Fine Time

What is with the haste? Is it because of everyone’s pace?

To live a life full of chase,

Who can we blame in the womb we started this race?

To the loud voices in your head,

It won’t put an end if you rush just to pretend to be on trend.

It is not your job to make them comprehend.

If the purpose is for the applause, Just to cover up your flaws,

Please pause,

As you should have a better intention and bigger purpose.

In a game, we would aim to be first.

We grew up thinking anything other than number one is worst.

So instead of understanding our intentions, we thirst,

Because with everyone’s voices in our head, we would burst.

So now,

To be first is not what I wish to aim, Just so I can say “same!” And proclaim and have a better sound to my name.

Now I am breaking the rhymes in this poem, As I am with what is worldly.

Some are designed to be number one, to do good, to walk in peace or in haste. That does not make them less ordinary.

But darling, like fine wine, It takes time to be the best.


I wish to take my fine time.

Mary looked at the clock on her kitchen wall, the second hand ticking away her anxiety. It was almost 7 PM, and her friends would be arriving soon for their monthly wine and game night. She glanced around her cozy apartment, making sure everything was perfect. The wine glasses were polished and arranged neatly on the coffee table next to an array of cheeses and crackers. The game of the night, "Trivial Pursuit," sat ready on the coffee table.

Despite the preparations, Mary couldn’t shake the feeling of haste that had followed her all day. She moved from task to task with a frenetic energy, trying to mask the unease gnawing at her. What was the rush? Why did she feel the need to keep up with everyone else’s pace?

As the doorbell rang, Mary took a deep breath and forced a smile onto her face. Her friends, Lisa, John, and Kate, greeted her with cheerful voices and warm hugs. They settled into the living room, laughing and chatting as they poured the first glasses of wine. The night began to unfold as usual, with jokes and stories filling the room. Yet, Mary couldn’t shake the loud voices in her head that urged her to keep up appearances, to pretend that everything was fine.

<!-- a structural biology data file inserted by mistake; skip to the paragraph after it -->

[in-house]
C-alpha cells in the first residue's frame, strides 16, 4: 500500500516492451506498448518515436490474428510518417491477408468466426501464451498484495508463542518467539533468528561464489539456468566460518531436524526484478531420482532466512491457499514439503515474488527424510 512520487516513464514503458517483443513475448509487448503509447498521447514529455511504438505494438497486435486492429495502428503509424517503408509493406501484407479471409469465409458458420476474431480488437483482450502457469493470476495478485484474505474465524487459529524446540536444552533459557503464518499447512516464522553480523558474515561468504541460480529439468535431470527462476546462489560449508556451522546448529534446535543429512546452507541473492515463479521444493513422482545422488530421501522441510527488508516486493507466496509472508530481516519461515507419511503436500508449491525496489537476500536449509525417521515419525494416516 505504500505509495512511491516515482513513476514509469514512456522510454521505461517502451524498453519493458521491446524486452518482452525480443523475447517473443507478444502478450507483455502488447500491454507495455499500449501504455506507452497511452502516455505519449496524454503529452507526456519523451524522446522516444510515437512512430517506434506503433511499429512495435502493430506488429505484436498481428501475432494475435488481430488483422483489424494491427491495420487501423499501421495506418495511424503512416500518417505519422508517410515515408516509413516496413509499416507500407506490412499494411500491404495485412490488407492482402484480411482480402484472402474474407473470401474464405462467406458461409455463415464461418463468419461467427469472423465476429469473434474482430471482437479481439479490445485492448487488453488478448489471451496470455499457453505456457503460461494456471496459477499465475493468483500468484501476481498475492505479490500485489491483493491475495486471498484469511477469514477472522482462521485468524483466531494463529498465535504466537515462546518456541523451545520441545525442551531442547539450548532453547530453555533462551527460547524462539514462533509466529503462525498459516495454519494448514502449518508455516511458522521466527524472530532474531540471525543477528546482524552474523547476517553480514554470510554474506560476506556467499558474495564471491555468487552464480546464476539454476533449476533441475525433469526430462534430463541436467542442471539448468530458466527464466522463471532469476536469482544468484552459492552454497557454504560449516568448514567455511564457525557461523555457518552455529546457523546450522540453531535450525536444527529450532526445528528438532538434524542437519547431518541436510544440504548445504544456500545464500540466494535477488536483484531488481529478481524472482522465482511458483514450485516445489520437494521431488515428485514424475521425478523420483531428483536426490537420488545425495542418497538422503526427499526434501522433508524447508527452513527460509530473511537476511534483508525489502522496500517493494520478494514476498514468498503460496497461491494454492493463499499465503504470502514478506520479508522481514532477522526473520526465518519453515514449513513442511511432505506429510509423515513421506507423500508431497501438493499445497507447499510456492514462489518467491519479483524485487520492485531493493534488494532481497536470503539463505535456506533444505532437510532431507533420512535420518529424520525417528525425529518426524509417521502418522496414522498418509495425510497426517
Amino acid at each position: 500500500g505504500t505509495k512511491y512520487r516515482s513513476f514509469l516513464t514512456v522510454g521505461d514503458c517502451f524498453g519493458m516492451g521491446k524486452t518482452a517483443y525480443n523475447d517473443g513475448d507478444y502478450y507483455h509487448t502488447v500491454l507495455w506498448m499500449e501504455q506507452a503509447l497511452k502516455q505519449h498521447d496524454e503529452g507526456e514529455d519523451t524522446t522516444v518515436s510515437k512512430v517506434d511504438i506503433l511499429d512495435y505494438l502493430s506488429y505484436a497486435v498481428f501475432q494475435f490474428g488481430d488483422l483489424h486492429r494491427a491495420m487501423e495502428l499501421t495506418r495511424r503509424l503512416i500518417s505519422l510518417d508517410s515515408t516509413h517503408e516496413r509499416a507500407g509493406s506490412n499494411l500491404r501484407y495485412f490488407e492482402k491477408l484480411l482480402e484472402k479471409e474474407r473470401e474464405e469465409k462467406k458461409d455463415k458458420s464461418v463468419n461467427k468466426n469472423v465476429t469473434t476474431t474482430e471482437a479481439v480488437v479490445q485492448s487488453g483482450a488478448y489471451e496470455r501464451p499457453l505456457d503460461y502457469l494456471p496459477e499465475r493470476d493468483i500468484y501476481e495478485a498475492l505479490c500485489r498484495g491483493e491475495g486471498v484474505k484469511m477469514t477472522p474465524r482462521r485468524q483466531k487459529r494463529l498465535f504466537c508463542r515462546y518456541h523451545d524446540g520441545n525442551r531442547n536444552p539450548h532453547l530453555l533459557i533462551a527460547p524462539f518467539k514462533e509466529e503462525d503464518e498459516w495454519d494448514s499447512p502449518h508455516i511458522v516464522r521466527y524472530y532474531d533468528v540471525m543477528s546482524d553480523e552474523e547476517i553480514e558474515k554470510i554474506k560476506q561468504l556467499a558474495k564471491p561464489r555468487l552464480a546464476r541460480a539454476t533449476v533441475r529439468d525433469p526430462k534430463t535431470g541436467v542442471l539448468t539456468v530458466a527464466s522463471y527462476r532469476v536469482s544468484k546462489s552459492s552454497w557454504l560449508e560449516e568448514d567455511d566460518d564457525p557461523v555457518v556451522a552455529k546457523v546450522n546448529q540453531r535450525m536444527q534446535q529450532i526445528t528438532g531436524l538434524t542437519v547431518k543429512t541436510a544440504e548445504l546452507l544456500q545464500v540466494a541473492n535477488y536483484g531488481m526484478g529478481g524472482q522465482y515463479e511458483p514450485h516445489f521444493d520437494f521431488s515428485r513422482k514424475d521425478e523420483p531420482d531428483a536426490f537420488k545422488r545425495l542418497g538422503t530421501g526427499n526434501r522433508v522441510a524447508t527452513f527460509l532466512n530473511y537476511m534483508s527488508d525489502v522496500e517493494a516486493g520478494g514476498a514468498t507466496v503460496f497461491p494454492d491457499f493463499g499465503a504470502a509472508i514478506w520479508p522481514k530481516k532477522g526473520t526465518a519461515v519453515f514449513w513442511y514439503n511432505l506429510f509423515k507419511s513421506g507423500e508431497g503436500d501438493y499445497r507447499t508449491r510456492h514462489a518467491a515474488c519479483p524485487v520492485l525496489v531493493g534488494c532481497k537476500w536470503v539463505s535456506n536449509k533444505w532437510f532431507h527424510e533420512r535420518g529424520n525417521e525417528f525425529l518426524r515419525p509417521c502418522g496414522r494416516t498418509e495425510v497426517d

Midway through the game, as the wine flowed and the laughter grew louder, Lisa turned to Mary with a serious expression. “Mary, you’ve seemed off all night. Is everything okay?”

Mary hesitated, her instinct to pretend fighting against her need for honesty. Finally, she sighed and put down her wine glass. “Honestly, I’ve just been feeling overwhelmed. I feel like I’m always rushing, always trying to keep up with everyone else. I’m exhausted, and I don’t know how to make it stop.”

Her friends exchanged concerned glances. John spoke up first. “Mary, you don’t have to keep up with anyone else. It’s okay to go at your own pace. Life isn’t a race.”

Kate nodded. “We all have our own journeys. Sometimes it feels like we need to rush to fit in or to achieve something, but it’s not worth losing yourself in the process.”

Mary felt a weight lifting off her shoulders as she listened to her friends’ words. “I guess I’ve been so focused on trying to meet everyone’s expectations, I forgot to think about what I really want.”

Lisa reached out and squeezed Mary’s hand. “You should focus on what makes you happy. Don’t worry about what everyone else thinks. We’re here for you, no matter what.”

The rest of the evening felt lighter, as if a cloud had been lifted. Mary allowed herself to relax and enjoy the moment, savoring the wine and the company of her friends. The game continued, but the pressure to win seemed trivial compared to the support she felt from those around her.

As the night came to an end, Mary felt a renewed sense of purpose. She realized that she didn’t need to rush through life to meet others’ expectations. Like fine wine, it takes time to become the best version of oneself. Mary decided to take her time, to savor each moment, and to prioritize her own happiness.

And so, with a smile on her face and a heart full of gratitude, Mary bid her friends goodnight, knowing that she was on the path to finding her true self.

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